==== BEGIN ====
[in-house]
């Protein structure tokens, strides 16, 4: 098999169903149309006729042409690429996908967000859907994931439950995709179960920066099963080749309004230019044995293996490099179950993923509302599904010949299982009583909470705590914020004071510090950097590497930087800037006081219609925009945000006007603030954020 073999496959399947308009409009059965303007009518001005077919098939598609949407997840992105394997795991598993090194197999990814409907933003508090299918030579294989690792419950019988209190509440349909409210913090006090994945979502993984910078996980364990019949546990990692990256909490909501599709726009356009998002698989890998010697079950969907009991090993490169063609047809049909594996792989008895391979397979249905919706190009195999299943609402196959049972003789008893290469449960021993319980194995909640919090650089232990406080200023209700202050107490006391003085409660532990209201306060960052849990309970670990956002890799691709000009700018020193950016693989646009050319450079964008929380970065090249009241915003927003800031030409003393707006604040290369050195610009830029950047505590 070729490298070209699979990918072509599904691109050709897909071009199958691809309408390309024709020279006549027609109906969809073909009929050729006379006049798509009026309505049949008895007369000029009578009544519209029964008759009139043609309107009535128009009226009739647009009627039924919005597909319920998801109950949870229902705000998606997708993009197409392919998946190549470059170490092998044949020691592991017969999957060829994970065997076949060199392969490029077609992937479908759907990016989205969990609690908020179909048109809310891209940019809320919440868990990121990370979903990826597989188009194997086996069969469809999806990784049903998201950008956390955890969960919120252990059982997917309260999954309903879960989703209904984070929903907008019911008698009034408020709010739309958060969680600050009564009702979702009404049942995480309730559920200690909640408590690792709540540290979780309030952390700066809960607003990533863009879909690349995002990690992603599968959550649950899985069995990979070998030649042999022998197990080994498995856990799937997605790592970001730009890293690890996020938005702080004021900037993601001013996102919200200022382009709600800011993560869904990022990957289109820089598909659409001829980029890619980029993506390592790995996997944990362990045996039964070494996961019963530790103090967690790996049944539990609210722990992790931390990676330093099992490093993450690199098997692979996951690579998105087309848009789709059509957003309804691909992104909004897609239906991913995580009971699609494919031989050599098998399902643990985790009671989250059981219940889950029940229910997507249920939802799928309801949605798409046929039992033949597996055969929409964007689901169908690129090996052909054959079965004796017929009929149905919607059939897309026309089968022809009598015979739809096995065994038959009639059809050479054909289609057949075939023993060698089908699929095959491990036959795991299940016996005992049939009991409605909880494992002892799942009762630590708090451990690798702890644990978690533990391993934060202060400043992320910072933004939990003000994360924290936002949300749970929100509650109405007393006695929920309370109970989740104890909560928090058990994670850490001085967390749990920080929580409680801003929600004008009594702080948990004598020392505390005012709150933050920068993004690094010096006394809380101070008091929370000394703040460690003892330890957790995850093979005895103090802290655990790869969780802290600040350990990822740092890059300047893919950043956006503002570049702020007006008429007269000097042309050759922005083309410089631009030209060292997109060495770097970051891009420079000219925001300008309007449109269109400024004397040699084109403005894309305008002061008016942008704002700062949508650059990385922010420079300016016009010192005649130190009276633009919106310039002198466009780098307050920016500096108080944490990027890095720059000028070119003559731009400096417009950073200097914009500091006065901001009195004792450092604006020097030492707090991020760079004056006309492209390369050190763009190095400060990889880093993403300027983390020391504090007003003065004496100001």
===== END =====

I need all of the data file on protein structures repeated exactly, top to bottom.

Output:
[in-house]
């Protein structure tokens, strides 16, 4: 098999169903149309006729042409690429996908967000859907994931439950995709179960920066099963080749309004230019044995293996490099179950993923509302599904010949299982009583909470705590914020004071510090950097590497930087800037006081219609925009945000006007603030954020 073999496959399947308009409009059965303007009518001005077919098939598609949407997840992105394997795991598993090194197999990814409907933003508090299918030579294989690792419950019988209190509440349909409210913090006090994945979502993984910078996980364990019949546990990692990256909490909501599709726009356009998002698989890998010697079950969907009991090993490169063609047809049909594996792989008895391979397979249905919706190009195999299943609402196959049972003789008893290469449960021993319980194995909640919090650089232990406080200023209700202050107490006391003085409660532990209201306060960052849990309970670990956002890799691709000009700018020193950016693989646009050319450079964008929380970065090249009241915003927003800031030409003393707006604040290369050195610009830029950047505590 070729490298070209699979990918072509599904691109050709897909071009199958691809309408390309024709020279006549027609109906969809073909009929050729006379006049798509009026309505049949008895007369000029009578009544519209029964008759009139043609309107009535128009009226009739647009009627039924919005597909319920998801109950949870229902705000998606997708993009197409392919998946190549470059170490092998044949020691592991017969999957060829994970065997076949060199392969490029077609992937479908759907990016989205969990609690908020179909048109809310891209940019809320919440868990990121990370979903990826597989188009194997086996069969469809999806990784049903998201950008956390955890969960919120252990059982997917309260999954309903879960989703209904984070929903907008019911008698009034408020709010739309958060969680600050009564009702979702009404049942995480309730559920200690909640408590690792709540540290979780309030952390700066809960607003990533863009879909690349995002990690992603599968959550649950899985069995990979070998030649042999022998197990080994498995856990799937997605790592970001730009890293690890996020938005702080004021900037993601001013996102919200200022382009709600800011993560869904990022990957289109820089598909659409001829980029890619980029993506390592790995996997944990362990045996039964070494996961019963530790103090967690790996049944539990609210722990992790931390990676330093099992490093993450690199098997692979996951690579998105087309848009789709059509957003309804691909992104909004897609239906991913995580009971699609494919031989050599098998399902643990985790009671989250059981219940889950029940229910997507249920939802799928309801949605798409046929039992033949597996055969929409964007689901169908690129090996052909054959079965004796017929009929149905919607059939897309026309089968022809009598015979739809096995065994038959009639059809050479054909289609057949075939023993060698089908699929095959491990036959795991299940016996005992049939009991409605909880494992002892799942009762630590708090451990690798702890644990978690533990391993934060202060400043992320910072933004939990003000994360924290936002949300749970929100509650109405007393006695929920309370109970989740104890909560928090058990994670850490001085967390749990920080929580409680801003929600004008009594702080948990004598020392505390005012709150933050920068993004690094010096006394809380101070008091929370000394703040460690003892330890957790995850093979005895103090802290655990790869969780802290600040350990990822740092890059300047893919950043956006503002570049702020007006008429007269000097042309050759922005083309410089631009030209060292997109060495770097970051891009420079000219925001300008309007449109269109400024004397040699084109403005894309305008002061008016942008704002700062949508650059990385922010420079300016016009010192005649130190009276633009919106310039002198466009780098307050920016500096108080944490990027890095720059000028070119003559731009400096417009950073200097914009500091006065901001009195004792450092604006020097030492707090991020760079004056006309492209390369050190763009190095400060990889880093993403300027983390020391504090007003003065004496100001």